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PhD Defence

The Late Fifteenth-Century Utrecht Chronicle of the Teutonic Order: Manuscripts, Sources, and Authorship

  • Rombert Stapel
Wednesday 25 January 2017
Academy Building
Rapenburg 73
2311 GJ Leiden


  • Prof. J.A. Mol

About this PhD

The Late Fifteenth-Century Utrecht Chronicle of the Teutonic Order: Manuscripts, Sources, and Authorship

By studying the Utrecht Chronicle of the Teutonic Order, also known as the ‘Jüngere Hochmeisterchronik’, I aimed to examine the circulation of (historical) knowledge within the Teutonic Order at the end of the fifteenth century. Only decades earlier, the order suffered major defeats in Prussia and its former heathen enemies had become Christians. It has been the underlying aim of this study to gain an understanding of the introduction of the order’s tradition of history writing to the Dutch Low Countries, far removed from the traditional production centres in Prussia and Livonia, as well as the effects this change of location, and accompanying change of perspective had on the content and purpose of such historical production within the order.

In this dissertation, I have been able to establish that the chronicle was written in Utrecht, in various phases from 1480 to 1491 and possibly the mid-1490s, by the Utrecht land commander Johan van Drongelen and his personal secretary. The material product of their collaboration is a manuscript kept in Vienna, which can now be classified as an author’s copy. I have also shown in detail how the text was constructed, and that the author(s) managed to collect a wide selection of sources – including from locations hundreds of kilometres away from the city of Utrecht. We have therefore come much closer to understanding the specific circumstances under which the chronicle was written, as well as the preconditions of that environment which made it possible to undertake such an ambitious project.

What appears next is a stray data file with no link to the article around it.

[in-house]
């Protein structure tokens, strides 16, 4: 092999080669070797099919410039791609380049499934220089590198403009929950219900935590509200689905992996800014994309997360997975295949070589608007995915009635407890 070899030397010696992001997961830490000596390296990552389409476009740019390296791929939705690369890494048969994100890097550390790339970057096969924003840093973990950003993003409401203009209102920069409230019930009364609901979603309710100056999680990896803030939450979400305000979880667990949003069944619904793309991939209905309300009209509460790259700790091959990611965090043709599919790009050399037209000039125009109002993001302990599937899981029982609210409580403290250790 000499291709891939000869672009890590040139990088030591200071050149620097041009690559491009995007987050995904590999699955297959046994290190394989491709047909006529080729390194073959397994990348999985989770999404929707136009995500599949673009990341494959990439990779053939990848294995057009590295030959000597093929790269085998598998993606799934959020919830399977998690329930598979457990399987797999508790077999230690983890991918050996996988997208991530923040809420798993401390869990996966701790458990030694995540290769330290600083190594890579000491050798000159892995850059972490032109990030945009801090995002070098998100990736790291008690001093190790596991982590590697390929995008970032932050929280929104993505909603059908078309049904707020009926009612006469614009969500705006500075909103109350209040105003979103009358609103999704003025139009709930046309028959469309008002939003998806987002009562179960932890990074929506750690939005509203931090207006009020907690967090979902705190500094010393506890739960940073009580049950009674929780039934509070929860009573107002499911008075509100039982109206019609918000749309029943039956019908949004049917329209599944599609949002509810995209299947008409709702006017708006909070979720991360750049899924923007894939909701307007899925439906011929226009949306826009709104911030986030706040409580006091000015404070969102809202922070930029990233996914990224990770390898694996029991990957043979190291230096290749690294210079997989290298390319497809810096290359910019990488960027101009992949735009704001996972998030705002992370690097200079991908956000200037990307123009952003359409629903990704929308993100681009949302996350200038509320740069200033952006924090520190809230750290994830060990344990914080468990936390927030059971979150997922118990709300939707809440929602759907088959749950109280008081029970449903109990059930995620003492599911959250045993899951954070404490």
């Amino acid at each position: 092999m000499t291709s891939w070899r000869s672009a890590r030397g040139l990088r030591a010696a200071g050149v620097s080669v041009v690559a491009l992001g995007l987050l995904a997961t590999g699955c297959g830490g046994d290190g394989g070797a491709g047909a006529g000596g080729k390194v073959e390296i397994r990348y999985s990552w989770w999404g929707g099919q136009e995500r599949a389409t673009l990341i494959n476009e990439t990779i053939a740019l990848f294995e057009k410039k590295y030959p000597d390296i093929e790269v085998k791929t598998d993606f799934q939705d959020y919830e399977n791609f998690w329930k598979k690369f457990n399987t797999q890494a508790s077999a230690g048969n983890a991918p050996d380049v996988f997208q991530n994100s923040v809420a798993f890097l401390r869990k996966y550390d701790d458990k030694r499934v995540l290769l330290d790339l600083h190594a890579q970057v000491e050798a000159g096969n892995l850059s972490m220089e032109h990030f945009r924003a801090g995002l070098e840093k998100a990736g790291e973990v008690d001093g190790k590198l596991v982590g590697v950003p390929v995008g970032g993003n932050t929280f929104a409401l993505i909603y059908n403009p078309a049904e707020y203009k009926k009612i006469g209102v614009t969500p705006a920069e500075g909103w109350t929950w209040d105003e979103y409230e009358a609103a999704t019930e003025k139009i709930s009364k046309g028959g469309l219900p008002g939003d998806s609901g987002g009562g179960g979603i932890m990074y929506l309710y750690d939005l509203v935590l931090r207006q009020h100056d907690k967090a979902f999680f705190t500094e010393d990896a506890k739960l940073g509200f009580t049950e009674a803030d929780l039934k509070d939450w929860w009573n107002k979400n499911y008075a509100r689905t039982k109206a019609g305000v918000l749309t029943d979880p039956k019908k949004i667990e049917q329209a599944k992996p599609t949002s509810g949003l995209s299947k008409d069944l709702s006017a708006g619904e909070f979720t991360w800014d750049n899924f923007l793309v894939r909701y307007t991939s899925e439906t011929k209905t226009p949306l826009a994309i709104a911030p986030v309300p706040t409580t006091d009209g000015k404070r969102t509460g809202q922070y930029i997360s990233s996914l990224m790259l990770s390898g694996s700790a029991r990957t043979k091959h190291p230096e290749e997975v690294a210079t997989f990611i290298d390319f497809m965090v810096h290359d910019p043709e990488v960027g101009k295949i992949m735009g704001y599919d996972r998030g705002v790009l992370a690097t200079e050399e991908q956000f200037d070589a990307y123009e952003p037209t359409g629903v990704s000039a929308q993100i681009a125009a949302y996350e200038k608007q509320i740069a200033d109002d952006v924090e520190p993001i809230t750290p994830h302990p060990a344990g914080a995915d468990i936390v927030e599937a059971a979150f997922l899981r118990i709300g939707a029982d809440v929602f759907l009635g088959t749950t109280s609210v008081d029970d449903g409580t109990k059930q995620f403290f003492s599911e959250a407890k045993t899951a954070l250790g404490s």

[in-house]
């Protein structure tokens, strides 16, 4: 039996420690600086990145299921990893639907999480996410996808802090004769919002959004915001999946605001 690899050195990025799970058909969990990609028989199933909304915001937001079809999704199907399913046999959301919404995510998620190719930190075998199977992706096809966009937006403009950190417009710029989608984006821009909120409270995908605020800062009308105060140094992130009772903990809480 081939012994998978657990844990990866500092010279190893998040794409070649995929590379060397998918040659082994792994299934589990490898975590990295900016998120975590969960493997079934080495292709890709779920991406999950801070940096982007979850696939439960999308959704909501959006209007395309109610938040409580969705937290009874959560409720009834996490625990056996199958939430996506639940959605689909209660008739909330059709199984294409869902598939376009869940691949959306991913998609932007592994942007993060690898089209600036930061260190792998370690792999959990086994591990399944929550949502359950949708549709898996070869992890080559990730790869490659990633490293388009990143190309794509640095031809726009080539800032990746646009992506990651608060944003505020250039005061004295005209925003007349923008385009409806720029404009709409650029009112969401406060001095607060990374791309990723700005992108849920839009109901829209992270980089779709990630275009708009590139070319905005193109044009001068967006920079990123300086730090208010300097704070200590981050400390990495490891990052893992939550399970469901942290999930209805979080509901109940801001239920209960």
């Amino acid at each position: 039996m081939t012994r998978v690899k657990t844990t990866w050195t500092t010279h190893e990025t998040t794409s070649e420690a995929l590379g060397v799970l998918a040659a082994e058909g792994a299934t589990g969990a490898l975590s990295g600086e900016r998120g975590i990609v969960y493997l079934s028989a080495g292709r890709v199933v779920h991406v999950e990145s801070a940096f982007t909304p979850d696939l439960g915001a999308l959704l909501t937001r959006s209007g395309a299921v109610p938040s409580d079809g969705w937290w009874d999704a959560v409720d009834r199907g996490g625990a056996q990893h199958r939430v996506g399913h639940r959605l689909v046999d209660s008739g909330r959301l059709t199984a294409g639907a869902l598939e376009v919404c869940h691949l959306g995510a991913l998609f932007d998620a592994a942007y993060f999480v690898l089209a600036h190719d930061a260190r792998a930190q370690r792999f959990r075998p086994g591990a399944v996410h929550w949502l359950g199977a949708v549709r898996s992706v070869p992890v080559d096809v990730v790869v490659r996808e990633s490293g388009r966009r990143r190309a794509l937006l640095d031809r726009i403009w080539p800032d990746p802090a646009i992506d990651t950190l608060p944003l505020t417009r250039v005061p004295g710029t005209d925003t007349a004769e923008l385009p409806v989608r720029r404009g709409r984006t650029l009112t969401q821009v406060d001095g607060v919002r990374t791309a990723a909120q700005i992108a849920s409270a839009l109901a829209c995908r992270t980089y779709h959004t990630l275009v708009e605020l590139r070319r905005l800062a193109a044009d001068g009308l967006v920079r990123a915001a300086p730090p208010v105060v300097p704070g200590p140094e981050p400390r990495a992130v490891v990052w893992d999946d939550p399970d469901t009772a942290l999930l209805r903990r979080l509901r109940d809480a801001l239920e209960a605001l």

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PhD dissertations

PhD dissertations by Leiden PhD students are available digitally after the defence through the Leiden Repository, that offers free access to these PhD dissertations. Please note that in some cases a dissertation may be under embargo temporarily and access to its full-text version will only be granted later.

Press contact

Inès van Arkel, Scientific Communications Adviser, Leiden University
+31 71 527 3282

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